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The Strathprints institutional repository is a digital archive of University of Strathclyde research outputs.

Strathprints serves world leading Open Access research by the University of Strathclyde, including research by the Strathclyde Institute of Pharmacy and Biomedical Sciences (SIPBS), where research centres such as the Industrial Biotechnology Innovation Centre (IBioIC), the Cancer Research UK Formulation Unit, SeaBioTech and the Centre for Biophotonics are based.

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Clinical validation of an autoantibody test for lung cancer

Boyle, Peter and Chapman, C.J. and Holdenrieder, S. and Murray, A. and Robertson, Christopher and Wood, W.C. and Maddison, P. and Healey, G. and Fairley, G.H. and Barnes, A.C. and Robertson, J.F.R. (2010) Clinical validation of an autoantibody test for lung cancer. Annals of Oncology, 22 (2). pp. 383-389. ISSN 1569-8041

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Abstract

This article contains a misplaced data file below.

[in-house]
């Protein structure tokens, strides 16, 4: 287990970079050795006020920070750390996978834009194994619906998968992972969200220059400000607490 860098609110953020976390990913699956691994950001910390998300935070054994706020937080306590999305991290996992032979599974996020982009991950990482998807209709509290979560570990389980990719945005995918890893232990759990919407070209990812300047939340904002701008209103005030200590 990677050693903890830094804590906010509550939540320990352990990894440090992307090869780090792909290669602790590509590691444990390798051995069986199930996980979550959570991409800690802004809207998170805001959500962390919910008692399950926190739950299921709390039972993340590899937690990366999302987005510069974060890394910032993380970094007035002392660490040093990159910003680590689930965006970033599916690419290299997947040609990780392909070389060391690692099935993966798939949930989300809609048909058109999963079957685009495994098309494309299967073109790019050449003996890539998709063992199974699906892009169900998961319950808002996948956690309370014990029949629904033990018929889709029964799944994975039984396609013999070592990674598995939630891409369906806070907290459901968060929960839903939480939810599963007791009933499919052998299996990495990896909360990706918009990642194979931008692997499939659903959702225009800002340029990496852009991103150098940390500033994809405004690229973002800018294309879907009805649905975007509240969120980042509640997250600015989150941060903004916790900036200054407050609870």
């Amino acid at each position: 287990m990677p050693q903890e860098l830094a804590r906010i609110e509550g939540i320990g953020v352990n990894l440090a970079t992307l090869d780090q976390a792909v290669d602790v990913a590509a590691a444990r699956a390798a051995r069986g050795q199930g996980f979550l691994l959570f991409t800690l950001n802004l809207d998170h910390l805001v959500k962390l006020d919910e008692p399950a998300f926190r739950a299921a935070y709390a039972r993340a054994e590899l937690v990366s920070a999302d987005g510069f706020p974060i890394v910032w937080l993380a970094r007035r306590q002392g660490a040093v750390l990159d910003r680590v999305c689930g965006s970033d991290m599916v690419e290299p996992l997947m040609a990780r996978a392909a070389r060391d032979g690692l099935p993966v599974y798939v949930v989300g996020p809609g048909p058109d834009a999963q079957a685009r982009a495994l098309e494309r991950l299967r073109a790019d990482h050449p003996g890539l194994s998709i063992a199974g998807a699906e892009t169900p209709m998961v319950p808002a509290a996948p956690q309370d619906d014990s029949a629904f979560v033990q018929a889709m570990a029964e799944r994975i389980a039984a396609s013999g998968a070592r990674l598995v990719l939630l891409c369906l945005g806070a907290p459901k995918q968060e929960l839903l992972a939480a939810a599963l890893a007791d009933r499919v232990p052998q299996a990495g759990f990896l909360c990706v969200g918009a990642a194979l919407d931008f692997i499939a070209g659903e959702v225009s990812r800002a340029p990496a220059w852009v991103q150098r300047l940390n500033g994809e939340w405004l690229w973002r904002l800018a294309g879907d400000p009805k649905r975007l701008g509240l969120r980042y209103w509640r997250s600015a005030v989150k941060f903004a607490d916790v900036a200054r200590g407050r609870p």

Autoantibodies may be present in a variety of underlying cancers several years before tumours can be detected and testing for their presence may allow earlier diagnosis. We report the clinical validation of an autoantibody panel in newly diagnosed patients with lung cancer (LC). Three cohorts of patients with newly diagnosed LC were identified: group 1 (n = 145), group 2 (n = 241) and group 3 (n = 269). Patients were individually matched by gender, age and smoking history to a control individual with no history of malignant disease. Serum samples were obtained after diagnosis but before any anticancer treatment. Autoantibody levels were measured against a panel of six tumour-related antigens (p53, NY-ESO-1, CAGE, GBU4-5, Annexin 1 and SOX2). Assay sensitivity was tested in relation to demographic variables and cancer type/stage. The autoantibody panel demonstrated a sensitivity/specificity of 36%/91%, 39%/89% and 37%/90% in groups 1, 2 and 3, respectively, with good reproducibility. There was no significant difference between different LC stages, indicating that the antigens included covered the different types of LC well. This assay confirms the value of an autoantibody panel as a diagnostic tool and offers a potential system for monitoring patients at high risk of LC.